NANCY LOOME: Is public education for sale?

By Nancy Loome

Is our children’s education for sale to the highest bidder? Indications are that it could be.
In many states, education policy is being driven by lobbyists for big-money corporations that are profiting from state education dollars through “school choice” initiatives – legislation that sends public school money to for-profit “education” organizations that often run lousy schools on the cheap in order to pay stockholders nice dividends.
It’s a booming industry. For-profits pay handsomely to influence education legislation to benefit their bottom line. Lobbyists aggressively push their agenda, donating to political campaigns through PACs that aren’t required to reveal their funders, running multi-million dollar ad campaigns to influence public opinion, and funding foundations that push their for-profit agenda.
K-12, Inc. is the largest of several for-profit virtual school companies that are making money hand over fist from state tax dollars, despite an abysmal record of student achievement.
A study of Pennsylvania schools found that 100% of the state’s cyber schools, including K-12, Inc., had “significantly worse” outcomes than their traditional public school counterparts, for which the virtual companies were paid $10,000 per student from public school coffers. In turn, K-12, Inc.’s revenues for the first quarter of this fiscal year increased by 14.4% to $221.1Million. Last year, K-12, Inc. paid its CEO $5 million.
In Georgia earlier this year, out-of-state groups funded a $3 million ad campaign to push a constitutional amendment broadening Georgia’s charter school statute. According to the Atlanta Journal Constitution, the initiative’s two primary backers were Families for Public School Options, which received 71 percent of its funding from out-of-state corporations and foundations (including K-12, Inc.), and Georgia Public School Families for Amendment One, funded entirely by of Arlington, Virginia – not a single Georgia public school family.
And then there’s Florida. Since 1999, Florida has invested billions of dollars in real education reform that has catapulted the state’s student achievement into the realm of some of the most successful countries. Yet, rather than promote the achievement-based initiatives responsible for its improvements, Florida’s most vocal “education reform” advocates, the Foundation for Excellence in Education, attribute Florida’s success to school choice.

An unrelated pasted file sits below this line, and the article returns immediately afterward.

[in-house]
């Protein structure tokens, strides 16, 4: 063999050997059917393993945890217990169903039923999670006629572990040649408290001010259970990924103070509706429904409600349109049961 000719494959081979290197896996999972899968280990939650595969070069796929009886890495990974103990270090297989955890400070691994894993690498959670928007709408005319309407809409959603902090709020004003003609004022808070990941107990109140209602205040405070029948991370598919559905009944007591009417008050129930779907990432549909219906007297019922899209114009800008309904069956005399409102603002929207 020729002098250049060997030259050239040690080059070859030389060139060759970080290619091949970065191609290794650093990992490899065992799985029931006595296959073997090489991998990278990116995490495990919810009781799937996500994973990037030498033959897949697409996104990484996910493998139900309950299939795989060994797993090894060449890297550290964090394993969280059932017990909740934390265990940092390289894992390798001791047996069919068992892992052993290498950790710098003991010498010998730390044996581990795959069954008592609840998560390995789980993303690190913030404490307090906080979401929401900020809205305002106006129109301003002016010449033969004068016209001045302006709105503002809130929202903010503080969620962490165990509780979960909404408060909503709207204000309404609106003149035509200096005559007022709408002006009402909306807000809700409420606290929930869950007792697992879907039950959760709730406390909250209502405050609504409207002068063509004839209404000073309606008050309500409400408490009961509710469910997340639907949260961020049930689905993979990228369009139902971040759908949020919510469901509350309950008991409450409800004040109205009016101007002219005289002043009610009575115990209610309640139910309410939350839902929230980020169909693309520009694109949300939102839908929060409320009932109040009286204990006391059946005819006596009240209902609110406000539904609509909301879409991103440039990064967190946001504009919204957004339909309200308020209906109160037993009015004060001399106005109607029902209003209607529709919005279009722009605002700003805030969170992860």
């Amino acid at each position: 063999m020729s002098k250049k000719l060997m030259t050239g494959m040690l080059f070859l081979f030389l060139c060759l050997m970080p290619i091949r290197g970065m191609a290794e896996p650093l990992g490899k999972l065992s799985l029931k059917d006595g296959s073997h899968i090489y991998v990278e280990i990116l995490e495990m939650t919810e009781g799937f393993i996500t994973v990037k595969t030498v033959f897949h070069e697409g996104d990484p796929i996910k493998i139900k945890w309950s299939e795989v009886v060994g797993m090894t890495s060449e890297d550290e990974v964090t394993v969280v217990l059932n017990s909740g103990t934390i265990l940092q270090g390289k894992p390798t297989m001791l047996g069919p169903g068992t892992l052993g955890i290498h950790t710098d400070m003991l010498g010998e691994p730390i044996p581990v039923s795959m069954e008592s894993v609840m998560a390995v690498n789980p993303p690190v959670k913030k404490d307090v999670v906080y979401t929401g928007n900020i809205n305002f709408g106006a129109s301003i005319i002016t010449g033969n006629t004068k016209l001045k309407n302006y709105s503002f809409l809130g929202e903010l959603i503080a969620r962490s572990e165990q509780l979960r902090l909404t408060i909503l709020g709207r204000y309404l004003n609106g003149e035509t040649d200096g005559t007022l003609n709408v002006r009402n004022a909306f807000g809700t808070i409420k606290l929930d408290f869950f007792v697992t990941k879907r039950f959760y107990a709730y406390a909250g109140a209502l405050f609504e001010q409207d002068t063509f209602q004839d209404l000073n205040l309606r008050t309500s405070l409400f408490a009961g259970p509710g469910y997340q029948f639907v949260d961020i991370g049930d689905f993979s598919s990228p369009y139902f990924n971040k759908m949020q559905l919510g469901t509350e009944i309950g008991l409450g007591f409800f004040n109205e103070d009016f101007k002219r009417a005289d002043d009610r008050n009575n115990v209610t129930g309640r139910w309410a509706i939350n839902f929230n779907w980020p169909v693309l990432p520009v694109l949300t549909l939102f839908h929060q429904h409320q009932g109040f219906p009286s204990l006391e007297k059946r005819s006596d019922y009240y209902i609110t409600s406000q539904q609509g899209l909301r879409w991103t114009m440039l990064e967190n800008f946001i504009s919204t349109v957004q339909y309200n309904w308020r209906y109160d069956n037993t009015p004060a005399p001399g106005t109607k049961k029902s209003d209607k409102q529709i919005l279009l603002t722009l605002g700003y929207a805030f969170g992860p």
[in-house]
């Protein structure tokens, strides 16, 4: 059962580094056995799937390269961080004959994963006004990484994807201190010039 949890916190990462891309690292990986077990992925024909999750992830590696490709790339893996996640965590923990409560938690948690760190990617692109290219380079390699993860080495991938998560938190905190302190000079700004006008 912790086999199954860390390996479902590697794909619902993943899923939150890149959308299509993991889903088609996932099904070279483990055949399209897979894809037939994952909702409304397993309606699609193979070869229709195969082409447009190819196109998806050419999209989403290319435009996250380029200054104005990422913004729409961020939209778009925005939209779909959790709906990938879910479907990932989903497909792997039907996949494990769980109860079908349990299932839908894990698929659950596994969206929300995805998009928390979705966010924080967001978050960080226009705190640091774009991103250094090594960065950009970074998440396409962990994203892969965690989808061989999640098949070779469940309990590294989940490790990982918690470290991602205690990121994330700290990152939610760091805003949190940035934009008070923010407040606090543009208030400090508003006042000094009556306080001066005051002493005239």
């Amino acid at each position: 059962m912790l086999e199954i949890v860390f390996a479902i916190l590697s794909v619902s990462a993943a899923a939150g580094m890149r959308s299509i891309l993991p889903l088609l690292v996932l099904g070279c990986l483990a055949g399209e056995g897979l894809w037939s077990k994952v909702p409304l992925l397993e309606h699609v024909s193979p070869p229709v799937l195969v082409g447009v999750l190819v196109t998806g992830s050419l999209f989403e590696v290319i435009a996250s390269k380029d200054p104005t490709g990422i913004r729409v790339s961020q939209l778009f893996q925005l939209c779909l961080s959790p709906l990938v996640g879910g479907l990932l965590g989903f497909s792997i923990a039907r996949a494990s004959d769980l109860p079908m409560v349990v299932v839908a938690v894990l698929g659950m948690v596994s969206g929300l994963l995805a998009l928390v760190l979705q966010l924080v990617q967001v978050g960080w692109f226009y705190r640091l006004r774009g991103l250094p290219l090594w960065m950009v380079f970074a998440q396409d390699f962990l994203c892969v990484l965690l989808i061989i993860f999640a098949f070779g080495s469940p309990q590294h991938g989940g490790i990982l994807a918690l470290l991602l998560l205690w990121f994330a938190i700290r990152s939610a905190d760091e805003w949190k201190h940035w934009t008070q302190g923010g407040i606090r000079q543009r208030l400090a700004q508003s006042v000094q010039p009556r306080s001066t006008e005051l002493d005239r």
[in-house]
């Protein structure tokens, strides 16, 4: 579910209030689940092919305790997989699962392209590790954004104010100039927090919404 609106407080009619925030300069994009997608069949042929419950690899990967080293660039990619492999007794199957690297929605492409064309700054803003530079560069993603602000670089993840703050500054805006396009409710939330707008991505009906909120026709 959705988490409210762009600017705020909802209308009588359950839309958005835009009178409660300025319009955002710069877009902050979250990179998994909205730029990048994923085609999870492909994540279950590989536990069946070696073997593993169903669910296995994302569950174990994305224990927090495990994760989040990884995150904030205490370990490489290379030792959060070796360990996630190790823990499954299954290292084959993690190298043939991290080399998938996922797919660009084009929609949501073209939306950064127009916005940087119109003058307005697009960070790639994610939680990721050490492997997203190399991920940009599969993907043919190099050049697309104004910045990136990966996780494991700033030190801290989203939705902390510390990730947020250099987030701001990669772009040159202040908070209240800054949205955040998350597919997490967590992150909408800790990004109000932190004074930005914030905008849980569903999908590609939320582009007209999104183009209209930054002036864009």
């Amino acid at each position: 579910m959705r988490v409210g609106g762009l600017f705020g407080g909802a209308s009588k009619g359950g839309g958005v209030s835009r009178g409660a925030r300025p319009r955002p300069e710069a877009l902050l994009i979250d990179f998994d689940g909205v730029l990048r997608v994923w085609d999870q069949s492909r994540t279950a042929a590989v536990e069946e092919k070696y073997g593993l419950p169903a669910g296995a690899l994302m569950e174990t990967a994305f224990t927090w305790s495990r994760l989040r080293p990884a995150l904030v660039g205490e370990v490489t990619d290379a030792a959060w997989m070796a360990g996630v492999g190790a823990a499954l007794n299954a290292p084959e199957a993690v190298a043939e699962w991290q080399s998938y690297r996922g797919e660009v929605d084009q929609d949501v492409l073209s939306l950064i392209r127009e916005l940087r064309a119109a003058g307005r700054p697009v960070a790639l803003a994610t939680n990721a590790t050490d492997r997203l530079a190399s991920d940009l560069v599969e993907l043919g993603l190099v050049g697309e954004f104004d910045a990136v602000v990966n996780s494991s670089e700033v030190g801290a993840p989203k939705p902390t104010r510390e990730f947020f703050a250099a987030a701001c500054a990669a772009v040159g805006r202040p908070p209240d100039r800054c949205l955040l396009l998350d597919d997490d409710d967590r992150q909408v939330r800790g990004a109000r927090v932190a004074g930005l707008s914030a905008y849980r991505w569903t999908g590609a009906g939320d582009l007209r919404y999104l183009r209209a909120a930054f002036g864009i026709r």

Research shows otherwise. Florida’s own study of its “opportunity scholarships” (neo-vouchers) shows that children who received vouchers and attended private schools had outcomes virtually identical to the children who remained in traditional public schools. This year, almost 50 percent of Florida’s “F” rated schools are charter schools – despite the fact that charters make up only 11 percent of Florida’s schools. Many are for-profits.
Turns out that the Foundation for Excellence in Education has a lobbying arm and Super PAC, the Foundation for Florida’s Future Action Committee – all backed by a donor list that reads like a Who’s Who of the virtual charter school and for-profit crowd. They are raking in millions.
It’s about money, not educating children, and it’s made its way to Mississippi. K-12, Inc.’s lobbyists are wooing Mississippi’s elected officials, and the Foundation for Excellence in Education has made multiple trips to Mississippi to advise legislators on education reform legislation.
Draft legislation outlined in a recent meeting of the House and Senate education committees permits for-profits to run charters and allows cyber charter schools.
Last month, the National Association of Charter School Authorizers (NACSA) launched a campaign to reverse the negative effect that the for-profit agenda has had on charter school initiatives. It calls for states to tighten charter school laws to increase the likelihood of charter school success and to do a better job of holding charters and their authorizers accountable.
NACSA said in its press release, “Many authorizers are, in fact, getting it right – and those are the ones with the best schools, including many that are educating high numbers of at-risk students. But too many others are making decisions too influenced by politics, faulty analysis, and bad laws.”
Research abounds that tells us what works and what doesn’t regarding charter schools, vouchers, and school reform in general. Let’s hope our legislators pay more heed to research than to those whose bottom line is their own bottom line. Let’s hope our children’s future isn’t really for sale.
Nancy Loome is executive director of The Parents’ Campaign, a parent group that advocates for non-profit charter schools in underperforming school zones and other research-based education reform initiatives.

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